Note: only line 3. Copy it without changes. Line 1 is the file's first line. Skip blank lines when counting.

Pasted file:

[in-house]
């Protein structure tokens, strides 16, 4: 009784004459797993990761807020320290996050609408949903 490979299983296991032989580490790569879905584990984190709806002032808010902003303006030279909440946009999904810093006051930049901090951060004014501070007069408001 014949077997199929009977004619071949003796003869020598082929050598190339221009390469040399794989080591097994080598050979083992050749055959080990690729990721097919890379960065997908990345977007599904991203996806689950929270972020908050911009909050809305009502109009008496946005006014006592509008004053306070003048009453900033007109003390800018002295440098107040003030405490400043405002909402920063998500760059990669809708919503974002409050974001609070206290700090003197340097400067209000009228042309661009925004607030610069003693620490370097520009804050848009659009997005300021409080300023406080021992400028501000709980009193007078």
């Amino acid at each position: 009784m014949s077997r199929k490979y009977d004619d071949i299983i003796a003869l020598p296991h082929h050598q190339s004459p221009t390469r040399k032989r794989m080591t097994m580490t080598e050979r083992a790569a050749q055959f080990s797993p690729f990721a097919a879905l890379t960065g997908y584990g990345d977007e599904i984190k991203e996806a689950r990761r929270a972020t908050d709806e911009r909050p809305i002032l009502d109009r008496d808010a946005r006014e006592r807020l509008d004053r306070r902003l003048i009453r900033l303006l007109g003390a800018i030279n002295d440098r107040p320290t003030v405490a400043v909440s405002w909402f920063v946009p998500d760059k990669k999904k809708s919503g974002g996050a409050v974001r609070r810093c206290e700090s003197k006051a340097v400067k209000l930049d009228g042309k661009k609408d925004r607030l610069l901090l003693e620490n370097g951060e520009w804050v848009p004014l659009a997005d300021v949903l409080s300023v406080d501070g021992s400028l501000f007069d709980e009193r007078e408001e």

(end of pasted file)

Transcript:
């Amino acid at each position: 009784m014949s077997r199929k490979y009977d004619d071949i299983i003796a003869l020598p296991h082929h050598q190339s004459p221009t390469r040399k032989r794989m080591t097994m580490t080598e050979r083992a790569a050749q055959f080990s797993p690729f990721a097919a879905l890379t960065g997908y584990g990345d977007e599904i984190k991203e996806a689950r990761r929270a972020t908050d709806e911009r909050p809305i002032l009502d109009r008496d808010a946005r006014e006592r807020l509008d004053r306070r902003l003048i009453r900033l303006l007109g003390a800018i030279n002295d440098r107040p320290t003030v405490a400043v909440s405002w909402f920063v946009p998500d760059k990669k999904k809708s919503g974002g996050a409050v974001r609070r810093c206290e700090s003197k006051a340097v400067k209000l930049d009228g042309k661009k609408d925004r607030l610069l901090l003693e620490n370097g951060e520009w804050v848009p004014l659009a997005d300021v949903l409080s300023v406080d501070g021992s400028l501000f007069d709980e009193r007078e408001e």